Trumpeter Miles Davis was credited by many critics with broadening the appeal of modern jazz more than any other performer of his era. He was called both jazz's only true superstar, for his wide appeal that cut across socioeconomic barriers, and the "Prince of Darkness," for the distant elegance that was his persona.
Aesthetically he was a trendsetter who crossed over from the freneticism of bebop to the era of "cool" jazz to the realm of fusion and rock 'n' roll. And unlike most of his peers, his recordings remained in catalogues decades after they were issued — testimony to his ongoing popularity.
He sat in with the bands of Benny Carter and Billy Eckstine and made his first records with saxophonist Coleman Hawkins. From his association with Hawkins, Davis developed a taste for expensive clothes that in later years evolved into polka-dot smoking jackets, plaid pants and oversized sunglasses positioned under a head of hair most male lions would have envied.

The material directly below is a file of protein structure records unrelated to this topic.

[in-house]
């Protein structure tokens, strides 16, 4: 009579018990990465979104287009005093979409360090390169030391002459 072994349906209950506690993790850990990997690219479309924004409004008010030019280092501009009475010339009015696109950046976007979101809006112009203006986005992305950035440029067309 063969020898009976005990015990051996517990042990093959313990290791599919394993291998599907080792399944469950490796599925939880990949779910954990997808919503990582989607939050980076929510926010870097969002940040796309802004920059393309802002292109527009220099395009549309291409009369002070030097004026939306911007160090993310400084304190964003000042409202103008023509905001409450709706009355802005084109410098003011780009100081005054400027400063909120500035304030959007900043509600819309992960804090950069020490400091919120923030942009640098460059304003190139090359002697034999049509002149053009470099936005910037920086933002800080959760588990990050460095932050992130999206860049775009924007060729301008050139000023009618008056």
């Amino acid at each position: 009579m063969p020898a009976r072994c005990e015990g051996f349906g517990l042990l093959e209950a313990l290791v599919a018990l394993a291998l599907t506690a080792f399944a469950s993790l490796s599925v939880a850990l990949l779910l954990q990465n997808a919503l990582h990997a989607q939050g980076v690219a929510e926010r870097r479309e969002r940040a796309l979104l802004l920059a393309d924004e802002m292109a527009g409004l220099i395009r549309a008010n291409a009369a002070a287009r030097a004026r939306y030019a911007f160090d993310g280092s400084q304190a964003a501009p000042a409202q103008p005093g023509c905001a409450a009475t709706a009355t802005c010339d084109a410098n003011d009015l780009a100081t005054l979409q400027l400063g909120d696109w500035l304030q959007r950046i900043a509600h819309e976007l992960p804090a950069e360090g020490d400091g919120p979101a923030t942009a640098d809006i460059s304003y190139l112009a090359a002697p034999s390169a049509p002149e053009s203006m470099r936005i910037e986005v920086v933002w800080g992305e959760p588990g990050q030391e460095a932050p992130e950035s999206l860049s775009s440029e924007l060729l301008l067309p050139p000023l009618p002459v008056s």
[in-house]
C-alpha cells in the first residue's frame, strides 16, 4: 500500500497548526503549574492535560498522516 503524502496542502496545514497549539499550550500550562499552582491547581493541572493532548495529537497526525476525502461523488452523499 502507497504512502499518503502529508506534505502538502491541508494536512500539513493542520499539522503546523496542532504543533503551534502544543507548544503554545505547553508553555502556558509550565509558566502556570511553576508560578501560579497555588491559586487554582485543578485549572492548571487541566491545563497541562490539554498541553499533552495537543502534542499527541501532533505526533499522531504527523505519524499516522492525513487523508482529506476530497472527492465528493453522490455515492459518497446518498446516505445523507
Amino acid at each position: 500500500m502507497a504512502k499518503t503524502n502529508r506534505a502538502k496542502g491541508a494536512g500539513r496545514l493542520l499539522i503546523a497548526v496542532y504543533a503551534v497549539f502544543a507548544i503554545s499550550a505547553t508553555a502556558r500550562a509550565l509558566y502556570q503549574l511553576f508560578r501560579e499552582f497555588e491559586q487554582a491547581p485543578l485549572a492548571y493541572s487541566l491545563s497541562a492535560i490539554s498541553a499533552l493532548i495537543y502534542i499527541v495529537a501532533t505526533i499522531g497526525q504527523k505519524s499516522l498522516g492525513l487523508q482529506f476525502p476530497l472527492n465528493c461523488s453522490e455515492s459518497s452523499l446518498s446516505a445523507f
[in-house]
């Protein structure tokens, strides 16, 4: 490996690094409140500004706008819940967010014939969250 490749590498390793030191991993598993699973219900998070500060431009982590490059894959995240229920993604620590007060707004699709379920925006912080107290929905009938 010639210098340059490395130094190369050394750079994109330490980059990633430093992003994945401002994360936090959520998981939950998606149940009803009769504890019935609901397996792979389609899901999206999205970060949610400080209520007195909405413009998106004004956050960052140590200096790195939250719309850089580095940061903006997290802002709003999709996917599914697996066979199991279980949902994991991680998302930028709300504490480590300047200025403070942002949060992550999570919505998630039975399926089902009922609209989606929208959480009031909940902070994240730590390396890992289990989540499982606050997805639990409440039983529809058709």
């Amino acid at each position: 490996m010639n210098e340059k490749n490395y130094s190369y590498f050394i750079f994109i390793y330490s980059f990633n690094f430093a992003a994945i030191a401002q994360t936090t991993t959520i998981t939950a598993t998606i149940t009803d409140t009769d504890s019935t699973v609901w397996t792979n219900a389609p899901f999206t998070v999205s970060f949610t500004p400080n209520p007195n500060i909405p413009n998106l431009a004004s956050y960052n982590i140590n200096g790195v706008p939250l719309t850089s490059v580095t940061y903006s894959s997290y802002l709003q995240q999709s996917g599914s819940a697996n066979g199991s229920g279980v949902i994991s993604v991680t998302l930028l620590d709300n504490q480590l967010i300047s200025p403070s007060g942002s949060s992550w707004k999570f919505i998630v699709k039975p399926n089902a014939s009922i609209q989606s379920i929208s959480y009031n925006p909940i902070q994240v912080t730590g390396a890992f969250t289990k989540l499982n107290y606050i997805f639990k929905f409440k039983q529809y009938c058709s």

What matters most about Miles Davis is that, in the course of a career that lasted almost a half-century, he was responsible for at least five revolutions in the concept and performance of jazz. This made him arguably the most influential figure in this art form since Duke Ellington.
Burt A. Folkart and Leonard Feather in the Los Angeles Times